Sickness and suffering is part of human life. When a Christian is affected by it, he spontaneously turns to the Lord in prayer, asking for healing. When healing does come, it is no small a matter and everyone rejoices over the miraculous work of God. It becomes a sharing point at church and a testimony that is widely circulated. However there are several occasions (perhaps more often) when healing does not come. The Christian is advised to keep persevering in prayer and also reminded by some that he needs greater faith. He tries his best but continues to suffer not only from the pain but also from the confusion in his mind regarding God’s silence.
First, a pilgrim should resist the teaching that associates his sickness with sin. It is true that all sickness and imperfection that we see in us and around us is due to the sinful nature that was created by Adam’s first sin and multiplied thereafter by man’s persistent sin. And so with generations, these imperfections have found root in man, causing him to get sick and be in pain. We could also argue that circumstances like accidents and calamities that bring suffering are again a byproduct of the imperfection in the creation affected by man’s sin. Note Paul’s words in Romans 8
20 For the creation was subjected to frustration, not by its own choice, but by the will of the one who subjected it, in hope 21 that the creation itself will be liberated from its bondage to decay and brought into the glorious freedom of the children of God. 22 We know that the whole creation has been groaning as in the pains of childbirth right up to the present time.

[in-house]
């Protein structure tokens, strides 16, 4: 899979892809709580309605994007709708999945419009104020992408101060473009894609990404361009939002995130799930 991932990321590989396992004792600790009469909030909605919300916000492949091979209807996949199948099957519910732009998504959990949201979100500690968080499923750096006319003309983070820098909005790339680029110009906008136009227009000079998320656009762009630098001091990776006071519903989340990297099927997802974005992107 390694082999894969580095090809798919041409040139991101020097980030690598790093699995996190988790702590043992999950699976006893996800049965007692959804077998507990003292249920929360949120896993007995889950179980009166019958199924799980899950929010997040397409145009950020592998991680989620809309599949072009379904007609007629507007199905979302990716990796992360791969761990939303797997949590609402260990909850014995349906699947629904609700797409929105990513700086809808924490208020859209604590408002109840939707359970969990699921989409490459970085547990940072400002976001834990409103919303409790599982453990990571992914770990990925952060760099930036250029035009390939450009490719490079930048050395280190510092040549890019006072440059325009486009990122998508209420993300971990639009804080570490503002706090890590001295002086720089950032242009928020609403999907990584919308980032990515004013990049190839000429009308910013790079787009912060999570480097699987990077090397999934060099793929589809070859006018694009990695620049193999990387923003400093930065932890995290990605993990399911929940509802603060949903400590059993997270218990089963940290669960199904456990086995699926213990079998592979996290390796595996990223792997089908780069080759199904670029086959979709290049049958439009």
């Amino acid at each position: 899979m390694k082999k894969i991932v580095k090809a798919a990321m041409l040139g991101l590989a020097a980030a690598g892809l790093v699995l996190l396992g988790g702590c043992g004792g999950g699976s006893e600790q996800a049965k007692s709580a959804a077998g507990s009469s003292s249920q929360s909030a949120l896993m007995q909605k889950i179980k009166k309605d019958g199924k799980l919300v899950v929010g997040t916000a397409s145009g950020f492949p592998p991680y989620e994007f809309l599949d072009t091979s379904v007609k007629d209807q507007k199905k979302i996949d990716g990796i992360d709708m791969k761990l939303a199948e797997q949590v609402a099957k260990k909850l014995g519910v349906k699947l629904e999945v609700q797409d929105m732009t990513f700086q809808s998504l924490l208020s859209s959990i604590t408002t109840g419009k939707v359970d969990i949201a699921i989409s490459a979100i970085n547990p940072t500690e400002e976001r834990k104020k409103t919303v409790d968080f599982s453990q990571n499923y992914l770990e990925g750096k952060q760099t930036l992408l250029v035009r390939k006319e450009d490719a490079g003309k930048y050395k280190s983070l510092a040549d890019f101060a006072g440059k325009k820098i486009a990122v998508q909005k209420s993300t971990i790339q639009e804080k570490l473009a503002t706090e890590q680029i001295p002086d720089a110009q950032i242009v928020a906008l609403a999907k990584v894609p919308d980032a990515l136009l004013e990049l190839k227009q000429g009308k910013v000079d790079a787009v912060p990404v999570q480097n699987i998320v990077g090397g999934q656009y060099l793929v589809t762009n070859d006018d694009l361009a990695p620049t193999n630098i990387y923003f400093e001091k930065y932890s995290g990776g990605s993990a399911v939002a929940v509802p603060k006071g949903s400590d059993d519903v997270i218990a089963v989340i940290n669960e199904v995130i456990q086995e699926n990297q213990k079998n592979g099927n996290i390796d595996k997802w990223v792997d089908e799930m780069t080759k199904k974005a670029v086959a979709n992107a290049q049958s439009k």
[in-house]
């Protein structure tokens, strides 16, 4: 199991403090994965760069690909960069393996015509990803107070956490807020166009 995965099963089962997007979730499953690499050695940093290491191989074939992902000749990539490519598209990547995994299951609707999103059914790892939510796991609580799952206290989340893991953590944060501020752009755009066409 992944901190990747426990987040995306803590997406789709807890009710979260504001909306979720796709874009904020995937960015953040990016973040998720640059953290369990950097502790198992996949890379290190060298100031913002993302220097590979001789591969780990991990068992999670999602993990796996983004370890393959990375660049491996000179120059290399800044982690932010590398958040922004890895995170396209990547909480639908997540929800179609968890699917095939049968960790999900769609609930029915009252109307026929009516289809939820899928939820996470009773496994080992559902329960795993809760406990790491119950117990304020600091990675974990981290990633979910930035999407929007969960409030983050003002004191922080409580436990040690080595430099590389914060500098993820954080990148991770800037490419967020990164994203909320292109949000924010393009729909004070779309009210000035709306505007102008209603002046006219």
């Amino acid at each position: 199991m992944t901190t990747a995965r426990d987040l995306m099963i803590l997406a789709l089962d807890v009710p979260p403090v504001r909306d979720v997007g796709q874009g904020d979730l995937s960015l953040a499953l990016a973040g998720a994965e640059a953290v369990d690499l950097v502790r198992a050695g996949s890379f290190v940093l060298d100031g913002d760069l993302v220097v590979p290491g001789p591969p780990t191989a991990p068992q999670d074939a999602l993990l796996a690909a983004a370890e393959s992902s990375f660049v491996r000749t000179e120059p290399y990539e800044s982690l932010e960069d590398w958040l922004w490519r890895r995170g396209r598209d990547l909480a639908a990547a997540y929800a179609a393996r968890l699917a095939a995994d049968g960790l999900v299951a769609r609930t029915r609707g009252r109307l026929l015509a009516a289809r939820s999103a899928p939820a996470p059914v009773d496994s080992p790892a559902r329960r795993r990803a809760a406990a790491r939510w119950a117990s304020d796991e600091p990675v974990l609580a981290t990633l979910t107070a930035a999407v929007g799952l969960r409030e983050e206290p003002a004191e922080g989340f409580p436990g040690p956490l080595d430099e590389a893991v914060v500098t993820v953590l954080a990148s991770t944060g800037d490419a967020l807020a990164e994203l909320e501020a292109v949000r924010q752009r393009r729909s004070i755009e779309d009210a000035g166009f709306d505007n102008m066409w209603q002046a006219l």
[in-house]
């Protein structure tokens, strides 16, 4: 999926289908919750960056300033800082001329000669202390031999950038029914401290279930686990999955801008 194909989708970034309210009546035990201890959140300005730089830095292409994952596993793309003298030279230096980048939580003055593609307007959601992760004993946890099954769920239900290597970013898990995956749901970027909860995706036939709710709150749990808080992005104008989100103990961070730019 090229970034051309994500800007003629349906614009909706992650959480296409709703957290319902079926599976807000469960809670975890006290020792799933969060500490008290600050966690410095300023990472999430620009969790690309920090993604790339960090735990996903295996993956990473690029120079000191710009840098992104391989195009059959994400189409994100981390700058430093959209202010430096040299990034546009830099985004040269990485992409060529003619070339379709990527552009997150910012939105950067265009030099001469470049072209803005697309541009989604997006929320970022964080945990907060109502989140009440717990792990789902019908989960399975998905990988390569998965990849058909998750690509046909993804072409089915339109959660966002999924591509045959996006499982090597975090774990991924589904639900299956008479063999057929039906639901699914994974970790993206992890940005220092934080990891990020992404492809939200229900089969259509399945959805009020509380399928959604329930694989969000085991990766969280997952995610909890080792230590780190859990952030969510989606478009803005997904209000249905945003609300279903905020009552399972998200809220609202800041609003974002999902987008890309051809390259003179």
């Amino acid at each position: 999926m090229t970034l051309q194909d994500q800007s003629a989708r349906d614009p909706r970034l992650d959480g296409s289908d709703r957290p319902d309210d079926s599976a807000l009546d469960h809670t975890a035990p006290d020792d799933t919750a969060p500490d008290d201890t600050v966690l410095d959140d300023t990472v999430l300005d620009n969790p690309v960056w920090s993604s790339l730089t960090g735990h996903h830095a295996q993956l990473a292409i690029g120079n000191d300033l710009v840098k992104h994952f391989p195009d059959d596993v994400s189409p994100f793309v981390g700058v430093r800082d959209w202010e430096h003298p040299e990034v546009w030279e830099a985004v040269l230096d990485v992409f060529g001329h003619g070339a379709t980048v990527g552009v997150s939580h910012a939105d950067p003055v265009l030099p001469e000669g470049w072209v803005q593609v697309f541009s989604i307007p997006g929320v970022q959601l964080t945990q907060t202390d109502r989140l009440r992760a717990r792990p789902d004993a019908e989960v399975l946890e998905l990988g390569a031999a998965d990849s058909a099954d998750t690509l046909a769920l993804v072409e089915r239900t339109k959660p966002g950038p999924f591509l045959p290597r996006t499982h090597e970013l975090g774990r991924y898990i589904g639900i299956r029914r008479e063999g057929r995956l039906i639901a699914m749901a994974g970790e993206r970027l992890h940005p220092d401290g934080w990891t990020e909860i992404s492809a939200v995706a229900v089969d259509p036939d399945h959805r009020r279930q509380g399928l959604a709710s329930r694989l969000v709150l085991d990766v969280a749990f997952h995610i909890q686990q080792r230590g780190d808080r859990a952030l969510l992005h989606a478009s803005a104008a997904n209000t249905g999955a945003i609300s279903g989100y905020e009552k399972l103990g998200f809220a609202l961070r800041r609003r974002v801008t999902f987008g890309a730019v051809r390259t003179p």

Creation is not pictured as a neutral, inanimate object but as an active and responsive world that is frustrated by man’s sin and blooms with man’s obedience to God. This might be obvious at times like when man’s greed and pursuit of prosperity brings on a variety of activity including deforestation, pollution etc adversely affecting nature. More often though, the direct link between man’s sin and the decay caused in the creation is not obvious but nonetheless real.
Likewise, every sickness that we see is a byproduct of that imperfection. However the direct link between sin and sickness is often not obvious. So when a smoker develops lung disease, the link might be there to see, but when a person is diagnosed with cancer, it is usually not obvious. So it might be accurate to say that the affected person, like all of us is a sinner and is responsible for his sins. He is guilty before God for his sins like all of us are. However it would be inaccurate to say there is a direct link between his sin and the specific sickness in him. The blind man that Jesus and his disciples encountered generated an interesting discussion that is helpful in this regard.
1 As he went along, he saw a man blind from birth. 2 His disciples asked him, “Rabbi, who sinned, this man or his parents, that he was born blind?” 3 “Neither this man nor his parents sinned,” said Jesus, “but this happened so that the work of God might be displayed in his life. (John 9)
Tagging a person as sinful because of his sickness is dangerous theology because it generates unnecessary guilt that will only prevent him from coming close to God.
Jesus cuts at the tendency that people have to judge and condemn others, which is the underlying reason why sin is often associated with sickness, more so in others. He also points out from this incident that everything is ordained by the sovereign Lord, who is before all things, so that all circumstances ultimately bring him glory and honor.
More on this later, but feel free to comment.
- DIVINE DESTINY
- WHEN GOD DOES NOT HEAL-2